Tuesday, July 14, 2009

As Said by Boxer to Alexander

To give a sense of the impact of Sen. Lamar Alexander’s (R-Tenn.)insistence on nuclear energy, as noted below, consider the response of Sen. Barbara Boxer (D-Calif.) in our Twitter feed to your right. Here’s the whole quote – it ran longer than 140 characters:

You are suggesting a command and control: We order you to build 100 nuclear power plants. $700 billion cost to the ratepayers. No tax credits for them whatsoever. And you come up with other ideas, some of which I support, but costly to taxpayers. All I’m saying is, it is our belief that, if we do this right, we’re going to have those plants built – more plants than you want – and believe me, I’m not the biggest fan of nuclear energy. I believe it has to be part of the solution.

Boxer offers enough pushback to establish bona fides, but she yields to reality in the end.

Boxer also seems to have picked up on Sen. Tom Udall’s (D-N.M.) comment last week:

You put a price on carbon, what you end up doing is sending a very strong signal in the marketplace that carbon dioxide emissions, that these kinds of emissions, are to be reduced in the future and that you move in the direction of technologies [in] which you do not create carbon dioxide – nuclear is one of those.

So if it seems that some Democrats are backing into nuclear energy, it still gets them to the same place that Alexander came to frontally.

We’ll take it.

---

We would not have caught this without Twitter, incidentally, because it happened at an Agriculture-related hearing, which we don’t follow (not much nuclear there), and it’s not the kind of thing that would turn up in a news story – we snagged the whole quote from the webcast. Granted, it’s a stray comment and we miss a lot of those each day, but it’s a good one. We’ll take our tools as they come.

1 comment:

Anonymous said...

It’s interesting how Boxer complains about “command and control” with respect to a 100 nuclear plant goal, but then insists on a Renewable Portfolio Standard (RPS) that requires a large fraction of renewables, regardless of cost or practicality. Personally, I don’t agree with such production requirement/goal policies in either case. We should just limit CO2 and let the market decide how to respond.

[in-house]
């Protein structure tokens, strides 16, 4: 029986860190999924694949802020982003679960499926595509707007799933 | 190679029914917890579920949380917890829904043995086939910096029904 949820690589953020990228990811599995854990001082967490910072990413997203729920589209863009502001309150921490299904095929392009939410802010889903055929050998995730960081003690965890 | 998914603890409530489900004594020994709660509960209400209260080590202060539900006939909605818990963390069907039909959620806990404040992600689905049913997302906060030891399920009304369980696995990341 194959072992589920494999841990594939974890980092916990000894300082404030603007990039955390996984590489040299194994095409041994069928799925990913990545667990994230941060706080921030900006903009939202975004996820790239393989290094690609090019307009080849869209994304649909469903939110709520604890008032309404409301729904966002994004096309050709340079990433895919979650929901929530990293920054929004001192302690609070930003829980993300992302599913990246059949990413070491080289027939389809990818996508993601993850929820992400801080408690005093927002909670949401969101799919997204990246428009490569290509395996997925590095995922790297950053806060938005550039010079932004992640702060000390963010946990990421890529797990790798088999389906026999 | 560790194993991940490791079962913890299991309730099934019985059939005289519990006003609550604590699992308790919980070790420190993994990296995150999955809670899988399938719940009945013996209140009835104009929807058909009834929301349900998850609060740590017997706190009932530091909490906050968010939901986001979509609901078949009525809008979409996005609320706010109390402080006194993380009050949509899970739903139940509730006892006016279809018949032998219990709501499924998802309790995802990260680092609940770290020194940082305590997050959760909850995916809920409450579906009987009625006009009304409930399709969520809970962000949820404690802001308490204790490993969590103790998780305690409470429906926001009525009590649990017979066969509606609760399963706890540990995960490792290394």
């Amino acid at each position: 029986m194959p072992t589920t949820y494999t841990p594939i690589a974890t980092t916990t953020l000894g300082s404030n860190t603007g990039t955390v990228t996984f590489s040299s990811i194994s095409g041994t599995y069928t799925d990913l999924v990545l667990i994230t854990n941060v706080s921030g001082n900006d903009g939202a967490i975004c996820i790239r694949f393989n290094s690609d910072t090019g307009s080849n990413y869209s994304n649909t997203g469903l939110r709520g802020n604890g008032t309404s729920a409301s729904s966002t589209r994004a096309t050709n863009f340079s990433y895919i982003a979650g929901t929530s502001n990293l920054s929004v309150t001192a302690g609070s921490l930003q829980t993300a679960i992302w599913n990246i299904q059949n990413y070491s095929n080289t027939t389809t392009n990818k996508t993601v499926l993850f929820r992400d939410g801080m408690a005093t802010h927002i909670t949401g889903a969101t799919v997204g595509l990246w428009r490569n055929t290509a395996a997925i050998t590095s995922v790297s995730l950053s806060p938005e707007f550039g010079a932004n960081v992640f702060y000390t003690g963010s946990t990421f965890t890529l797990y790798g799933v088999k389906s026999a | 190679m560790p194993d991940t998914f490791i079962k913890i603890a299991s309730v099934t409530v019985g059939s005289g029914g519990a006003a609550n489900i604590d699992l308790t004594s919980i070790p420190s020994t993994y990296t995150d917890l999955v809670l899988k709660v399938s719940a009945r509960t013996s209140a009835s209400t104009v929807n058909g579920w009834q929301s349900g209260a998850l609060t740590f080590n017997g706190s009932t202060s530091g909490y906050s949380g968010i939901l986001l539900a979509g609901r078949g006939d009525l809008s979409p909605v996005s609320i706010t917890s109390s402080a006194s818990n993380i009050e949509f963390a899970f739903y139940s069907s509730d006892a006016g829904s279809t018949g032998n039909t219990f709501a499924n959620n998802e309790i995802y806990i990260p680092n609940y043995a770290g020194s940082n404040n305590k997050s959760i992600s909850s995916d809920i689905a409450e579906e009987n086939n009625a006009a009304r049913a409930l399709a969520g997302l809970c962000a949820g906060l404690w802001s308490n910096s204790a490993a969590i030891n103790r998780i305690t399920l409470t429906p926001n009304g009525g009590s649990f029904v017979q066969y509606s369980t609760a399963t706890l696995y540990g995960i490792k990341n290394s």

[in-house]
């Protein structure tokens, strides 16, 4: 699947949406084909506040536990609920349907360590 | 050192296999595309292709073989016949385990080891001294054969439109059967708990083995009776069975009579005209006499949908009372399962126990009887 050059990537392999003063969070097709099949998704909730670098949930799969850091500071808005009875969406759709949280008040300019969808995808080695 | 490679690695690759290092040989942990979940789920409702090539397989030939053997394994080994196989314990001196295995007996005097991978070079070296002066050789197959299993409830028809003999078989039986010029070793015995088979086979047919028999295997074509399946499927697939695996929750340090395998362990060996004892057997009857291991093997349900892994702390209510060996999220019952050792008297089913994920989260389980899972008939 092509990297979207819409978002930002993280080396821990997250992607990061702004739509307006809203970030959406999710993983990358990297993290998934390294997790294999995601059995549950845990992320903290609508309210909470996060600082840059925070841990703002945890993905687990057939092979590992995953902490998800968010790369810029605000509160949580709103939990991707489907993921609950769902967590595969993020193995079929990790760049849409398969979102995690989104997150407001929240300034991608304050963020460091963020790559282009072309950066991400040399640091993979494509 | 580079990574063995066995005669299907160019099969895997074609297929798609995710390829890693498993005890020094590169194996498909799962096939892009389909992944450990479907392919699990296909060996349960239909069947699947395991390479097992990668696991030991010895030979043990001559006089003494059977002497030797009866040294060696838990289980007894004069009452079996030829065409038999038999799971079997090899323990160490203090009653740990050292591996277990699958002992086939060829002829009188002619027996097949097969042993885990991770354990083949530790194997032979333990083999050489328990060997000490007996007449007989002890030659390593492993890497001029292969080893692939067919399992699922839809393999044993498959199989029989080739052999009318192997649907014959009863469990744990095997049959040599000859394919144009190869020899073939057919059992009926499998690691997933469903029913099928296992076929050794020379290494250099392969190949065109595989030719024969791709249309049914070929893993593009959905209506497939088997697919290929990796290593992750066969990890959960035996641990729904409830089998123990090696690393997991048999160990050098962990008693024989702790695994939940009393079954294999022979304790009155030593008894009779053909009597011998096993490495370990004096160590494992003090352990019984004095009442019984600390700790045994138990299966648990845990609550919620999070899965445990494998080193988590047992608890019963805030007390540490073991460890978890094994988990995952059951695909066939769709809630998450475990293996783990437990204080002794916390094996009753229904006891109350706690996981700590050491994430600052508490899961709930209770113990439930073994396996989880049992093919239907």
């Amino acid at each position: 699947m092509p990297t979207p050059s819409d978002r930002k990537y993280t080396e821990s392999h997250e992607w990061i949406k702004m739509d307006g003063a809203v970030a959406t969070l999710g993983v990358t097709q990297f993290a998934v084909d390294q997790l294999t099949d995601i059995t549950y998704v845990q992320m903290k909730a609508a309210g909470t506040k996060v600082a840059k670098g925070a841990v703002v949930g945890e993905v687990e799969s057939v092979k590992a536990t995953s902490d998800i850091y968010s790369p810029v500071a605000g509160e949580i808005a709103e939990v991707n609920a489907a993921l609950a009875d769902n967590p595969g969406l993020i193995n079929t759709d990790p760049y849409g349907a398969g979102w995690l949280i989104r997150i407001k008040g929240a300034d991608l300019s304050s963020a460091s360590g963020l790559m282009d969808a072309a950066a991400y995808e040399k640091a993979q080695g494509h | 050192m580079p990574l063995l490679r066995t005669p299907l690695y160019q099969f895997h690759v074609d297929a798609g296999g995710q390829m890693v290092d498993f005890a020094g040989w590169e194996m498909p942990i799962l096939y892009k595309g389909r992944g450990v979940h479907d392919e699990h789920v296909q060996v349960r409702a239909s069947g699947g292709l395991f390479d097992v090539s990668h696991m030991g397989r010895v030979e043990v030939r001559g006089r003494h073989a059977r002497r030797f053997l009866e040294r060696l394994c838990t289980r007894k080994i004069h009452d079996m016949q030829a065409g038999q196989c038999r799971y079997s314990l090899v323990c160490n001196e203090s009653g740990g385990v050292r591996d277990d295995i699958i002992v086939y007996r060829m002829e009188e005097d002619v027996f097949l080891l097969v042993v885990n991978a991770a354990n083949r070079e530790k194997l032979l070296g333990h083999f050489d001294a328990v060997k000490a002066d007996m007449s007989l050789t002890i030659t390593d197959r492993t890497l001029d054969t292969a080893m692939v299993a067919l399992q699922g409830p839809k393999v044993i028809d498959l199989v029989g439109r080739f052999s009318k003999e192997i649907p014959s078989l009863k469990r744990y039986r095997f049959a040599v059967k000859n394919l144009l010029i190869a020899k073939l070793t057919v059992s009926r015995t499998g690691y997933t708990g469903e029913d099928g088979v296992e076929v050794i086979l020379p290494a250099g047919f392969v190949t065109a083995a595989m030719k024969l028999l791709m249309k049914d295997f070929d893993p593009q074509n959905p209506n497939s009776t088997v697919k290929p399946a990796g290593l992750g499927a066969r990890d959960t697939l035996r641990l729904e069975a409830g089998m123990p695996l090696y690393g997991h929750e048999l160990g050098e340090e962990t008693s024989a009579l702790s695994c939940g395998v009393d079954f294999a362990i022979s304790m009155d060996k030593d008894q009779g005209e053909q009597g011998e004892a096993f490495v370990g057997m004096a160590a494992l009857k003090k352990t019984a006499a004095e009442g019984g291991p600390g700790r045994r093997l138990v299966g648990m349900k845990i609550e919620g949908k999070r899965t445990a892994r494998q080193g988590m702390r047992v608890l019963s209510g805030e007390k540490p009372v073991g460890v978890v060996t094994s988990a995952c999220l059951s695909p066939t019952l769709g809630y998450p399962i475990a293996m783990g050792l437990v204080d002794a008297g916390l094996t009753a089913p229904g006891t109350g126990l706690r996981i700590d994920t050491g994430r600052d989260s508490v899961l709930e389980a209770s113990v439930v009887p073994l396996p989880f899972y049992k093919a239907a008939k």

Also, I wonder where she’s getting the assertion that Waxman Markey will result in more than 100 nukes. Is she using the EPA (or CBO?) report which predicted that ~150 new plants by 2030 would result if we just required CO2 reductions and didn’t do anything to intervene in the non-emitting energy market?

The real point is that the entire promise of Waxman-Markey putting a price on carbon and establishing a clean energy market (where nuclear can objectively compete with other means of emissions reduction) is a lie. The RPS requires 15% renewables by 2020, which almost equals the required emissions reduction (17%). Thus, the bill hands almost the entire emissions reduction market to renewables, by govt. fiat. The reduction market is somewhat larger than that, due to generation growth that would occur under business as usual. However, what little required reductions remain after complying with the RPS will be met by invoking the (questionable) carbon offsets that are allowed by the bill.

Thus, there will be no real emissions reduction market. I doubt the price of a carbon credit will ever reach a meaningful level. This is what’s happening in Europe right now. Just like in Europe, the powerful coal and renewables industries got their way, with massive gifts, market fixes, and loopholes. Just like always, nuclear got the shaft.

Jim Hopf